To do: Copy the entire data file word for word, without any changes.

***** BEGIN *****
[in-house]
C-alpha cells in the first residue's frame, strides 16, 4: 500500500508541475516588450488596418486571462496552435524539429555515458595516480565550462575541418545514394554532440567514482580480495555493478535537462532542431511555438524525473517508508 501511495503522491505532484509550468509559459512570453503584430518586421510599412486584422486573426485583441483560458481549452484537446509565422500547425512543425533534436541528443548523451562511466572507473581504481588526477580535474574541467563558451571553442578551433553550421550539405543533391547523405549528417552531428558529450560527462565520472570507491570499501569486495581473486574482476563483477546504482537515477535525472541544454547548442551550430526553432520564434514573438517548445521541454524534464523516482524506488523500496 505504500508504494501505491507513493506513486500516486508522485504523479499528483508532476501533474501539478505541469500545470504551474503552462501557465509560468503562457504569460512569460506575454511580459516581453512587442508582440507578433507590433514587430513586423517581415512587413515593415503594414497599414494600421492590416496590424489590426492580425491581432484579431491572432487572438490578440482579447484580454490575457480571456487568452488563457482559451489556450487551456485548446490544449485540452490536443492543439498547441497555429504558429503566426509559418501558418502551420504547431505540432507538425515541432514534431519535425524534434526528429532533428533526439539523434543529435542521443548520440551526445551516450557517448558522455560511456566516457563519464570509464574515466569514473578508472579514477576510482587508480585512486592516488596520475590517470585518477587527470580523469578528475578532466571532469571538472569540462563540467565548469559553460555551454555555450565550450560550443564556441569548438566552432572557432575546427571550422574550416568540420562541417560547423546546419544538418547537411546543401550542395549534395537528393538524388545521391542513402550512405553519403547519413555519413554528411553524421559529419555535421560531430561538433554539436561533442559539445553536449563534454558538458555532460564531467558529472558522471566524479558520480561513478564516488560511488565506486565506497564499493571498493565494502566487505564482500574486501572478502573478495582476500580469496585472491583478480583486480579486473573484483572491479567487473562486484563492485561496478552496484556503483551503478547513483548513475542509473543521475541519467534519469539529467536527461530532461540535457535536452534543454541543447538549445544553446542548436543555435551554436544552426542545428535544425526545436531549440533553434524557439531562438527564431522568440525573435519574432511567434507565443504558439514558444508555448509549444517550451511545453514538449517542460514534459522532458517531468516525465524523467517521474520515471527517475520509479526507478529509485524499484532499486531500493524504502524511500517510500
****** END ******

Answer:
[in-house]
C-alpha cells in the first residue's frame, strides 16, 4: 500500500508541475516588450488596418486571462496552435524539429555515458595516480565550462575541418545514394554532440567514482580480495555493478535537462532542431511555438524525473517508508 501511495503522491505532484509550468509559459512570453503584430518586421510599412486584422486573426485583441483560458481549452484537446509565422500547425512543425533534436541528443548523451562511466572507473581504481588526477580535474574541467563558451571553442578551433553550421550539405543533391547523405549528417552531428558529450560527462565520472570507491570499501569486495581473486574482476563483477546504482537515477535525472541544454547548442551550430526553432520564434514573438517548445521541454524534464523516482524506488523500496 505504500508504494501505491507513493506513486500516486508522485504523479499528483508532476501533474501539478505541469500545470504551474503552462501557465509560468503562457504569460512569460506575454511580459516581453512587442508582440507578433507590433514587430513586423517581415512587413515593415503594414497599414494600421492590416496590424489590426492580425491581432484579431491572432487572438490578440482579447484580454490575457480571456487568452488563457482559451489556450487551456485548446490544449485540452490536443492543439498547441497555429504558429503566426509559418501558418502551420504547431505540432507538425515541432514534431519535425524534434526528429532533428533526439539523434543529435542521443548520440551526445551516450557517448558522455560511456566516457563519464570509464574515466569514473578508472579514477576510482587508480585512486592516488596520475590517470585518477587527470580523469578528475578532466571532469571538472569540462563540467565548469559553460555551454555555450565550450560550443564556441569548438566552432572557432575546427571550422574550416568540420562541417560547423546546419544538418547537411546543401550542395549534395537528393538524388545521391542513402550512405553519403547519413555519413554528411553524421559529419555535421560531430561538433554539436561533442559539445553536449563534454558538458555532460564531467558529472558522471566524479558520480561513478564516488560511488565506486565506497564499493571498493565494502566487505564482500574486501572478502573478495582476500580469496585472491583478480583486480579486473573484483572491479567487473562486484563492485561496478552496484556503483551503478547513483548513475542509473543521475541519467534519469539529467536527461530532461540535457535536452534543454541543447538549445544553446542548436543555435551554436544552426542545428535544425526545436531549440533553434524557439531562438527564431522568440525573435519574432511567434507565443504558439514558444508555448509549444517550451511545453514538449517542460514534459522532458517531468516525465524523467517521474520515471527517475520509479526507478529509485524499484532499486531500493524504502524511500517510500